It was an interesting but not a phenomenal, and in some part, even a disappointing read. The characters could have been fleshed out far far more.....it was almost as if the language barrier kept even the reader from understanding Fokir to any measurable depth. The relationships between the various characters were left largely unexplored. I wish that the human interactions/histories had been dealt with the same passion as the geology of the Sunderbans. The storms that shaped the lives of the people that inhabit this book were almost dismissed by the author as inferior in their claim on his attentions in comparison to the storms and tides that shaped the landscape. I particularly enjoyed the references to Rainer Maria Rilke's poetry and the passages that took us back into Piya's past and Fokir's beliefs. My only beef is that these insights were so sparse and had to almost be scavenged out from the pages of this book. Horen, Moyna, even her son remain mysteries to the reader. Grief on Fokir's death was just not dealt with in the book. The ending was abrupt, and skimmed over any opportunity to leave the reader with an emotional response to the story.
A beautiful novel of place, feeling, love, and language, The Hungry Tide demands of the reader an appreciation of the feeling the story burns with. In the tide country, lives are hard, easily extinguished, and seldom valued by the nation that contains them. And yet, the people for whom its ebbs and flows are time itself, home can be nowhere else. Amitav Ghosh's characters are sometimes hard to understand, they sometimes even threaten to become caricatures, but what holds this powerful, moving story together is the underlying romance of a people being where they belong.
Oh my Ghosh! What an adventurous read. I want to get a pair of binoculars and set sail to Sundarbans, which has more to offer than just its famous wild cats. Informative with a gripping plot, across ethnically different characters, with flashbacks blending fiction and non fiction very smoothly. This was my first book by Amitav Ghosh and am rooting for more.
P.S. : Reading Gora in parallel added to the joy of enjoying Bengal :)
Supremely disappointing, considering the start it had.
In the first few chapters Ghosh takes ample time with his two main characters. Their histories and inner lives intermingle well. The plot too advances with a decent pace. But then two things overpower his novel
(1) The desire to be inventive (2) Sobering down to elongated, unreal conversations when not being inventive.
Ghosh's inventive side gives us a plethora of side stories, some provided as the journal of a dead man, others as mere myths and mythologies that are articulated during conversations. At most times they tie-in well with the concurrent theme of the novel, but one has to say that they tie in too well. Ghosh has attempted here what would have been called an encyclopedic novel by Orhan Pamuk, but Ghosh's pseudo po-mo diversions do not possess half the power of a Pamuk. One reason is the apparent blandness of whatever he has to say. The other is that his diversions are hesitant , almost as if they don't want to be diversions. They appear too well planned, not fragmentary-in-a-challenging way, as they do in Pamuk.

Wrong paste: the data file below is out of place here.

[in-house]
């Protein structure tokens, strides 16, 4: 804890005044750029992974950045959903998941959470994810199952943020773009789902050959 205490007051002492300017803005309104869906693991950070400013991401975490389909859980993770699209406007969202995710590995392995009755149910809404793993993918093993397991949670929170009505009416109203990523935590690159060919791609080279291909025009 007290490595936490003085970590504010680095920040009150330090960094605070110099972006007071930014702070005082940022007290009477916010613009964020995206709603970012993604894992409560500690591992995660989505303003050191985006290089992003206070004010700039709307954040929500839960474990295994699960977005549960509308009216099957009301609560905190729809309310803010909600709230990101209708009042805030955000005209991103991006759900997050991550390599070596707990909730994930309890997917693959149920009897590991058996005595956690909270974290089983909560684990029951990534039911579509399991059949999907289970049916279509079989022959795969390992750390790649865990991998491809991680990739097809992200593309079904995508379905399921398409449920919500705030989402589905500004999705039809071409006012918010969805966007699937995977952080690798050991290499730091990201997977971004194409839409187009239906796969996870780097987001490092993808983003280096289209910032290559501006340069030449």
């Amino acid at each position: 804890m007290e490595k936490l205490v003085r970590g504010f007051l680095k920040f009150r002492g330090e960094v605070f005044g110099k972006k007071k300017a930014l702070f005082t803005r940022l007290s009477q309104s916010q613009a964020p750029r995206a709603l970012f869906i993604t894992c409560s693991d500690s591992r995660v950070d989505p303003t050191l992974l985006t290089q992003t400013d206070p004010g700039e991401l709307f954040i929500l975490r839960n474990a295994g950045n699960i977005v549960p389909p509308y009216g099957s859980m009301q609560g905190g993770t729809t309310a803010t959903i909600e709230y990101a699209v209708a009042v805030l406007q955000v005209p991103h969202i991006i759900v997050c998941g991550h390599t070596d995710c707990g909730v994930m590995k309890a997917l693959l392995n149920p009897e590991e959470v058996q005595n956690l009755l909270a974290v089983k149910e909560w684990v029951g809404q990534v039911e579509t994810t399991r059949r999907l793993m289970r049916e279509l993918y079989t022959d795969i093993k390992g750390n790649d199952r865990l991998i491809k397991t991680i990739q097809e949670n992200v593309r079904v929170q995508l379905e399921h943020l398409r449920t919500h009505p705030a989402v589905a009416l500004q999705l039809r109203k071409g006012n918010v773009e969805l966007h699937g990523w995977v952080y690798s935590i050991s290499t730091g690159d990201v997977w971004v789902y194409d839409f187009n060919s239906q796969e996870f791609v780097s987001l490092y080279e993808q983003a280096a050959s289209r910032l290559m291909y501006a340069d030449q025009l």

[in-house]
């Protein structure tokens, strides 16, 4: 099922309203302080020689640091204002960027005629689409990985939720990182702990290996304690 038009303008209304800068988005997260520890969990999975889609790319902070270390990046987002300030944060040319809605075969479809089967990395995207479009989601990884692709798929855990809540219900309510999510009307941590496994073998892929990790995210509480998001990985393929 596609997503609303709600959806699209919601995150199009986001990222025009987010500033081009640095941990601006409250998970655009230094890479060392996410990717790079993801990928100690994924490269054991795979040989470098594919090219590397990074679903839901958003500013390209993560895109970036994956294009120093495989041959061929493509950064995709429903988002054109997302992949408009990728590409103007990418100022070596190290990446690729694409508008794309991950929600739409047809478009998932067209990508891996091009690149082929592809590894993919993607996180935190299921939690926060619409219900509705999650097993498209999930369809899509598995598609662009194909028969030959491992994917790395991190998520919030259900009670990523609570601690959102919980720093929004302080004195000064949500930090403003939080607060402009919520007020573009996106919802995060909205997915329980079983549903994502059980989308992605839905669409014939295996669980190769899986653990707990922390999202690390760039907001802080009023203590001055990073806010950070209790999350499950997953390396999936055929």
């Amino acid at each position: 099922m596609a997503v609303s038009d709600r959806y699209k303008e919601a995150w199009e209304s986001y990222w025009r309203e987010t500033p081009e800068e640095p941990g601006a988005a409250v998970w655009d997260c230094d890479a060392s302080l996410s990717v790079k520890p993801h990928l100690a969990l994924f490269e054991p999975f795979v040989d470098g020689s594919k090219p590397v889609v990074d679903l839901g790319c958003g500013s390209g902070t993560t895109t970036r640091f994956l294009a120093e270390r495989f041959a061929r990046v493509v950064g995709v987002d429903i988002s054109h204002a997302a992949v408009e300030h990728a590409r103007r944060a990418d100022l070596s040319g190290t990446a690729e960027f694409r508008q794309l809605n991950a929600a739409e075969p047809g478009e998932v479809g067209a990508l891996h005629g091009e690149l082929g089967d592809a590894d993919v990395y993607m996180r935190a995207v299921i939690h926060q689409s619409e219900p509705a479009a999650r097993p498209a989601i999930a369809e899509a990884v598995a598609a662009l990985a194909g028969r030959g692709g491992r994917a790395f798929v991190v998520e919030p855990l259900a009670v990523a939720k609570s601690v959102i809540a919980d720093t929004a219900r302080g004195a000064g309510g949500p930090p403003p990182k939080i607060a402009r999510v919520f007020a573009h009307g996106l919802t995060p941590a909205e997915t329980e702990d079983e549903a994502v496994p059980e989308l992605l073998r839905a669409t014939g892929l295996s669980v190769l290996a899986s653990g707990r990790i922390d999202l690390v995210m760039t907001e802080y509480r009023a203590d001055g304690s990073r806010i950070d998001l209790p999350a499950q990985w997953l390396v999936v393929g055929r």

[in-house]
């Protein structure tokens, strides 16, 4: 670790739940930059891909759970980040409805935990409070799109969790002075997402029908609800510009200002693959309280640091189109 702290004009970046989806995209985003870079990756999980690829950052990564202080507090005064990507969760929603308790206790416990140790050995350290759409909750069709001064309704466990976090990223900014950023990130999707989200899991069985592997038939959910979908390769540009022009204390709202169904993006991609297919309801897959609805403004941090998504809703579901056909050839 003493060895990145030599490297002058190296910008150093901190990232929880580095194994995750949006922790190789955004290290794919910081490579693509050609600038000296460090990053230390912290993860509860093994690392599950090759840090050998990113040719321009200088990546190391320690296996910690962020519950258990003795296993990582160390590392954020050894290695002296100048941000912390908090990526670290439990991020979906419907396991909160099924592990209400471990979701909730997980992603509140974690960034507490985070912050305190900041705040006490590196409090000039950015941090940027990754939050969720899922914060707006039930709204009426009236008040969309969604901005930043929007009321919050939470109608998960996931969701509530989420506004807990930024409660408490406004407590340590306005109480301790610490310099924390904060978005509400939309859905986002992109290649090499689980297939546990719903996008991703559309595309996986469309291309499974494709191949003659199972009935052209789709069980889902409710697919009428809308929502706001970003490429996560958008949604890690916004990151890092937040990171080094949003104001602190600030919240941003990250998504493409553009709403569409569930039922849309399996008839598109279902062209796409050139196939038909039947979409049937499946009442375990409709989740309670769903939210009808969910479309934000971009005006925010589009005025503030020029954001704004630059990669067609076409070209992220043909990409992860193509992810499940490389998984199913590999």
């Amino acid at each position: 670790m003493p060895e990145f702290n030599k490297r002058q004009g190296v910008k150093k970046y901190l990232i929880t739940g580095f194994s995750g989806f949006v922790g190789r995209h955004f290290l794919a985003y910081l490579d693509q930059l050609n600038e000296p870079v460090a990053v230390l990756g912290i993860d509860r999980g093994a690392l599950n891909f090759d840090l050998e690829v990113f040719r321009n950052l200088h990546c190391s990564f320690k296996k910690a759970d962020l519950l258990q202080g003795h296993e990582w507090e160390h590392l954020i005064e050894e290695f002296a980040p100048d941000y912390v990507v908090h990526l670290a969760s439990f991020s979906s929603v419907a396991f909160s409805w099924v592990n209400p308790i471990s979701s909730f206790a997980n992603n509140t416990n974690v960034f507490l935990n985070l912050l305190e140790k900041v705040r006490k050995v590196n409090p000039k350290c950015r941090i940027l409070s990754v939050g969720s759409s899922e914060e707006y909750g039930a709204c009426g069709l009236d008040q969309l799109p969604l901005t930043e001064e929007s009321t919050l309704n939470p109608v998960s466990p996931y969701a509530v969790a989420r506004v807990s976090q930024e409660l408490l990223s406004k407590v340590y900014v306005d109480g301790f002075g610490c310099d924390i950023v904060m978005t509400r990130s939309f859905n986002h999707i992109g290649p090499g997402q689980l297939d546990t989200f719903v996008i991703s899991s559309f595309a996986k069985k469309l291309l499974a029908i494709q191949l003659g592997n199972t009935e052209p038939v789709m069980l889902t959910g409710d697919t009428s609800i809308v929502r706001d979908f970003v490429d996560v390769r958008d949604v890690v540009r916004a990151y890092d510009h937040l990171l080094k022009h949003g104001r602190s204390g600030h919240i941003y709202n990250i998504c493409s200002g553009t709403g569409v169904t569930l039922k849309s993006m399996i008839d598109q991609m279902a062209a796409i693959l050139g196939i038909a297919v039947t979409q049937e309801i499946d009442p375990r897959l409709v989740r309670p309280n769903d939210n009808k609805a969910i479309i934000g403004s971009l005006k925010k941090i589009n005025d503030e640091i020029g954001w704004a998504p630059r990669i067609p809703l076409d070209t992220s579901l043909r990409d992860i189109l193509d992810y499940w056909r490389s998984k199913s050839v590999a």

The other sad thing about the novel is its degeneration into chapters containing one-to-one conversations. There are just two many of these chapters. Each character gets to talk to the other. Sometimes they narrate stories of the kind I have mentioned before. At other times, they bore even more. One gets the irritating feeling that this could have been a super-taut novella and that it would have done better then. At other times, you find yourself bemoaning the superficiality it loads the characters with...suddenly the characters lose their inner lives and are just talking. Talking , talking, and talking.
The highlight of the book is the first part, especially the chapters devoted to Piyali's first interactions with Fokir. Ghosh is at his best here, and it is for these snippets that I am going to give him a second try.
Just like any other Ghosh's book, The Hungry Tide takes you to an unknown territory, The Sundarbans. For Indians, we associate Sundarbans with Tigers. But Amitav Ghosh through The Hungry Tide will make you read a totally different side of Sundarbans. A deep history of marshy swamplands, crocodiles, rebellion during Bangladesh war. The last book that I read by Amitav Ghosh was the Glass Palace, which took me to Burma, a place which was alien to me, but not anymore. And that is the beauty of Ghosh's books, you are enchanted and mesmerized whenever you read any one of his books.
The Hungry Tide follows the story of Sundarbans, an immense archipelago of islands. Some of the Islands have lived to tell the tale of history, some have been washed away by the hungry tide which comes and goes away, either creating an Island or washing away one. A place where there is no difference between fresh water and salt water, hungry crocodiles and tigers who can swim like fish, it's inhabitants believe that anyone with a pure heart who wishes to venture in this water labyrinth, will never return. A balance which is disturbed by two people who met by chance, Piyali and Kanai.